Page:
By Al R. Hodges
Retired IMB Missionary
I Samuel, chapters 8-11, provide the account of how Israel transitioned from being led by judges into a monarchy led by a king. Judges were used by God as national leaders for the 12 tribes of Israel. However, there came a time when they wanted to be like the nations surrounding them. They demanded a king.
Samuel had been a very good judge, but he was growing old. His two sons that he had hoped would replace him chose to live for personal gain, even to the point of taking bribes and perverting justice (I Samuel 8:1-3). The elders of Israel were concerned for national leadership. They approached Samuel with two problems and a proposed solution. Samuel was old, and would soon die. His sons had proven themselves unfit to succeed him. Therefore, “make us a king, like all the other nations have” (I Samuel 8:5).
The proposal displeased Samuel, so he turned to the Lord in prayer. The Lord clarified for Samuel, “They have not rejected you, but they have rejected me that I should not reign over them” (vv. 6-7). Here is the crux of every spiritual struggle. Who will reign over your life today? Jesus taught us to pray, “Your kingdom come, your will be done” (Matthew 6:10). We pray daily for God to rule our lives, otherwise we will want self-rule. As the Israelite elders, we will want to “fit in” and be like the world.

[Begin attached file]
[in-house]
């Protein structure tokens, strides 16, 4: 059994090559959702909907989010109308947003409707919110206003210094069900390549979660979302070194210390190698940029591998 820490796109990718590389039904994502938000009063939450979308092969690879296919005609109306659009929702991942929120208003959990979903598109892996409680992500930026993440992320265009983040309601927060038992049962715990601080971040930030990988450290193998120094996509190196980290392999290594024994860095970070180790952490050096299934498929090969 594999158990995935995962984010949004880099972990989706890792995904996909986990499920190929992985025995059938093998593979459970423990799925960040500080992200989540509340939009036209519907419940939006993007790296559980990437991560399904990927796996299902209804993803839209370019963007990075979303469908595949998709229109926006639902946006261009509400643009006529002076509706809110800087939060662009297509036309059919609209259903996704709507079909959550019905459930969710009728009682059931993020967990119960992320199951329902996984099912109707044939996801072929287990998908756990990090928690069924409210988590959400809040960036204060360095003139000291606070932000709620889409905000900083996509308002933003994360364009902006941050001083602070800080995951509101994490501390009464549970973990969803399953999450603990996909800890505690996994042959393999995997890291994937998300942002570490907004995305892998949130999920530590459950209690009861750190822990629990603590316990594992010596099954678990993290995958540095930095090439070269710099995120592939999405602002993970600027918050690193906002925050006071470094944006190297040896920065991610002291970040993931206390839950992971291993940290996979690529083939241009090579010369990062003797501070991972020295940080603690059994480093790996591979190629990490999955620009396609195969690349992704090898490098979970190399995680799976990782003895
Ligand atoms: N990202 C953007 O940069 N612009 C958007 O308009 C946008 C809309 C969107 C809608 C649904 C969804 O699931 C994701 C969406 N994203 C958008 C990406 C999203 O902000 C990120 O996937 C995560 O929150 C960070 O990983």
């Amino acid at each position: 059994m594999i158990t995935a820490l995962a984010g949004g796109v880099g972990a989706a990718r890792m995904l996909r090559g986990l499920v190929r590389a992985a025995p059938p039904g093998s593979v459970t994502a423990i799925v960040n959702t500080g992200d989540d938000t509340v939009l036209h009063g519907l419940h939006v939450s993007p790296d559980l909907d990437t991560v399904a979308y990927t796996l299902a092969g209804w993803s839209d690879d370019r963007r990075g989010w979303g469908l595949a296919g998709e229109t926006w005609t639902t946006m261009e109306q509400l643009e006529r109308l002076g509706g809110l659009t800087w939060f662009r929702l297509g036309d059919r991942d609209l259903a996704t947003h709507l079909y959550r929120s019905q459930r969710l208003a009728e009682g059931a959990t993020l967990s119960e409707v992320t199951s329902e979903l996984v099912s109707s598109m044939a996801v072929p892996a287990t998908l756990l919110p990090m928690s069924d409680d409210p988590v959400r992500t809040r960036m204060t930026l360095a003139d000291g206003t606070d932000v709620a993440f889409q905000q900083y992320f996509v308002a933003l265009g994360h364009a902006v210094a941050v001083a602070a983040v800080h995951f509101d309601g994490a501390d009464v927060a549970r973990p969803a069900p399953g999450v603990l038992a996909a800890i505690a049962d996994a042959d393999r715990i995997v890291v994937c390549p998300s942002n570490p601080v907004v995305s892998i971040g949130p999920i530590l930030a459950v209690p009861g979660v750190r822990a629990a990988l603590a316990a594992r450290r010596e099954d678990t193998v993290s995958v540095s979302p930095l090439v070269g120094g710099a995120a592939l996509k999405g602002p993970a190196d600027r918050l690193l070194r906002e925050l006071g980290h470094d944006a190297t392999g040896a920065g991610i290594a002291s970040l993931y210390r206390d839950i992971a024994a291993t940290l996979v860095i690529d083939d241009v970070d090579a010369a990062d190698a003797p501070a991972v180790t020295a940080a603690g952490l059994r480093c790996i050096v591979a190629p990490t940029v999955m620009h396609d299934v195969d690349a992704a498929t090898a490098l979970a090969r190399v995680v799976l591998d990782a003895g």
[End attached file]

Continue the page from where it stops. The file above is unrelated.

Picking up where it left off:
Perhaps to Samuel’s surprise, God told him to “heed the voice of the people in all they say to you.” This demand for a king was in line with Israel’s historic rebellion against God’s sovereignty (I Samuel 8:7-9). God also told him to warn the people of the great personal cost each family would incur in having a king (vv. 10-18). The king would be a taker, and by having a king they would lose much more than they gained. God knew that the time would arrive when this would happen, so 300 years before in Deuteronomy 17:14-20, He provided guidance. There are times when God permits us to have what we insist on having, just to show us His way is best.
After Samuel rehearsed all the difficulties they would incur in having a king, the people refused to listen. They were insistent in their rebellion and so rejected Samuel’s warnings. “No! We want a king like all the other nations.” They demanded a king to judge them, to lead them, and to fight their battles for them (vv. 19-20). How strange they would so eagerly give the Lord’s job to a man!
Samuel prayed again. Great spiritual leaders constantly go to God in prayer. Again, God told him to do what the people wanted and make them a king. Samuel then sent the elders away, “every man to his own home town” (vv. 21-22). At this point, God had not revealed His choice of king. One might imagine Samuel sending the elders away temporarily so that in God’s time, the king would become known. Indeed, chapters 9-11 tell the story of how God worked in revealing His choice of Saul to be Israel’s first king. Let us take care in our Christian lives that each day we choose Jesus as our King!